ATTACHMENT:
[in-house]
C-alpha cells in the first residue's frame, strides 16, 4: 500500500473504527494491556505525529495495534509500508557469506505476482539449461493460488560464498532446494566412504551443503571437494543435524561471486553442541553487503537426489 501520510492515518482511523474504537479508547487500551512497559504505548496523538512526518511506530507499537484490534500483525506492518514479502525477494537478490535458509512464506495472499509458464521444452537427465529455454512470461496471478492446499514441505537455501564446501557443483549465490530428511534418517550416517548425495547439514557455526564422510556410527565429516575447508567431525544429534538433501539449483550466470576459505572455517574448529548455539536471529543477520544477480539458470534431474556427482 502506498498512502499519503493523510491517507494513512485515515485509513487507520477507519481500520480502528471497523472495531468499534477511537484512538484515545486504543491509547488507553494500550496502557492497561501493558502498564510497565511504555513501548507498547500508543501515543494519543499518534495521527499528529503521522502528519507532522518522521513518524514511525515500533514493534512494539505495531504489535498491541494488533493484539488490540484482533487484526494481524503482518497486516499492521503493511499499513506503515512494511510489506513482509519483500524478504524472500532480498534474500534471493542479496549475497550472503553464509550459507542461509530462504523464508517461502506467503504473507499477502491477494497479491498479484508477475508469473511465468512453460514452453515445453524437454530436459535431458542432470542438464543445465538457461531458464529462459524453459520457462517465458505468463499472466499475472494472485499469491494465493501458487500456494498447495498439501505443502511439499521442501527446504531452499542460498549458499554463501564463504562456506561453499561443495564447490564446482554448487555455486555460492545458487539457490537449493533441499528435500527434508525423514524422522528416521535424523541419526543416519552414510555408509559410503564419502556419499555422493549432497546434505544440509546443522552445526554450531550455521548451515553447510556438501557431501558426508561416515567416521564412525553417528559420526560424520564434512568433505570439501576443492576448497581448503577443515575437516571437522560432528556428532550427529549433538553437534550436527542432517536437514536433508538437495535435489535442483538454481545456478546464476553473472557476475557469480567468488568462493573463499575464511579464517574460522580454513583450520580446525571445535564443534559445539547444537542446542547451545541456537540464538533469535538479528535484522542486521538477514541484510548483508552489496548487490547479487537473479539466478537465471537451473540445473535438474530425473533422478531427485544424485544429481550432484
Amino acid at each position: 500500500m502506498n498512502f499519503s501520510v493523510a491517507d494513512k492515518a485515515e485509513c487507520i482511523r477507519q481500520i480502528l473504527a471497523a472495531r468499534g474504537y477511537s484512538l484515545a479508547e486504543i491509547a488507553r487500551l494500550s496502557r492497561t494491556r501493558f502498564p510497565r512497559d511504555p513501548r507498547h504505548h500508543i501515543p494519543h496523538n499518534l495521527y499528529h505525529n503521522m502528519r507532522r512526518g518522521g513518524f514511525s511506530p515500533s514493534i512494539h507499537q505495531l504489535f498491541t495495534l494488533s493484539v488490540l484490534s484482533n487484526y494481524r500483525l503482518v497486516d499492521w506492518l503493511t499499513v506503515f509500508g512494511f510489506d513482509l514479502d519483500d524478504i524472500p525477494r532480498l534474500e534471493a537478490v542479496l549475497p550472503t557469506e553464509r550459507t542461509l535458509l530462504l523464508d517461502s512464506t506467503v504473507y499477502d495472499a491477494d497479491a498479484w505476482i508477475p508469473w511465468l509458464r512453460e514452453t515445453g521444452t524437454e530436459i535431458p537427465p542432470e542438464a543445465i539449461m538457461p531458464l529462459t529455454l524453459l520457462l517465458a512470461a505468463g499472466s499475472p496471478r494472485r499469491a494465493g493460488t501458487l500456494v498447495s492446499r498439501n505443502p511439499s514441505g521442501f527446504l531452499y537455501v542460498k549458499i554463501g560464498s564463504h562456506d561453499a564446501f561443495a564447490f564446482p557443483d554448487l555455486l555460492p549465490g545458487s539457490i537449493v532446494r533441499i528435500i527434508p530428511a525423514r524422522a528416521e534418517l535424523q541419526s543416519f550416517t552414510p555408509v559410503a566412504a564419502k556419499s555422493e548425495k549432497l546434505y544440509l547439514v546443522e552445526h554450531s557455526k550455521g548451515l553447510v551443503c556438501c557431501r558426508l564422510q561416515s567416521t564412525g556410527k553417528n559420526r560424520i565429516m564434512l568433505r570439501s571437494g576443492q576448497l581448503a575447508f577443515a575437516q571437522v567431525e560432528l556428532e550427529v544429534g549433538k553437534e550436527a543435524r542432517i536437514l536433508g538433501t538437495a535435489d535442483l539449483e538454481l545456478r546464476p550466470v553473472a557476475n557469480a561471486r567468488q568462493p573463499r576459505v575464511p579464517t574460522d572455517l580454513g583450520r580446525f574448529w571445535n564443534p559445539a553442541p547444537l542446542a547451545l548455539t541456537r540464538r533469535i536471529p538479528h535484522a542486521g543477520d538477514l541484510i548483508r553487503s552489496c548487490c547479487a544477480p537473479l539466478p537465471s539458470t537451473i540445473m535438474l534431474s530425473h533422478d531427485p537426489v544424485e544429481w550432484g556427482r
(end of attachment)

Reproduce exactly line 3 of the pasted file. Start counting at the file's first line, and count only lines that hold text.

Amino acid at each position: 500500500m502506498n498512502f499519503s501520510v493523510a491517507d494513512k492515518a485515515e485509513c487507520i482511523r477507519q481500520i480502528l473504527a471497523a472495531r468499534g474504537y477511537s484512538l484515545a479508547e486504543i491509547a488507553r487500551l494500550s496502557r492497561t494491556r501493558f502498564p510497565r512497559d511504555p513501548r507498547h504505548h500508543i501515543p494519543h496523538n499518534l495521527y499528529h505525529n503521522m502528519r507532522r512526518g518522521g513518524f514511525s511506530p515500533s514493534i512494539h507499537q505495531l504489535f498491541t495495534l494488533s493484539v488490540l484490534s484482533n487484526y494481524r500483525l503482518v497486516d499492521w506492518l503493511t499499513v506503515f509500508g512494511f510489506d513482509l514479502d519483500d524478504i524472500p525477494r532480498l534474500e534471493a537478490v542479496l549475497p550472503t557469506e553464509r550459507t542461509l535458509l530462504l523464508d517461502s512464506t506467503v504473507y499477502d495472499a491477494d497479491a498479484w505476482i508477475p508469473w511465468l509458464r512453460e514452453t515445453g521444452t524437454e530436459i535431458p537427465p542432470e542438464a543445465i539449461m538457461p531458464l529462459t529455454l524453459l520457462l517465458a512470461a505468463g499472466s499475472p496471478r494472485r499469491a494465493g493460488t501458487l500456494v498447495s492446499r498439501n505443502p511439499s514441505g521442501f527446504l531452499y537455501v542460498k549458499i554463501g560464498s564463504h562456506d561453499a564446501f561443495a564447490f564446482p557443483d554448487l555455486l555460492p549465490g545458487s539457490i537449493v532446494r533441499i528435500i527434508p530428511a525423514r524422522a528416521e534418517l535424523q541419526s543416519f550416517t552414510p555408509v559410503a566412504a564419502k556419499s555422493e548425495k549432497l546434505y544440509l547439514v546443522e552445526h554450531s557455526k550455521g548451515l553447510v551443503c556438501c557431501r558426508l564422510q561416515s567416521t564412525g556410527k553417528n559420526r560424520i565429516m564434512l568433505r570439501s571437494g576443492q576448497l581448503a575447508f577443515a575437516q571437522v567431525e560432528l556428532e550427529v544429534g549433538k553437534e550436527a543435524r542432517i536437514l536433508g538433501t538437495a535435489d535442483l539449483e538454481l545456478r546464476p550466470v553473472a557476475n557469480a561471486r567468488q568462493p573463499r576459505v575464511p579464517t574460522d572455517l580454513g583450520r580446525f574448529w571445535n564443534p559445539a553442541p547444537l542446542a547451545l548455539t541456537r540464538r533469535i536471529p538479528h535484522a542486521g543477520d538477514l541484510i548483508r553487503s552489496c548487490c547479487a544477480p537473479l539466478p537465471s539458470t537451473i540445473m535438474l534431474s530425473h533422478d531427485p537426489v544424485e544429481w550432484g556427482r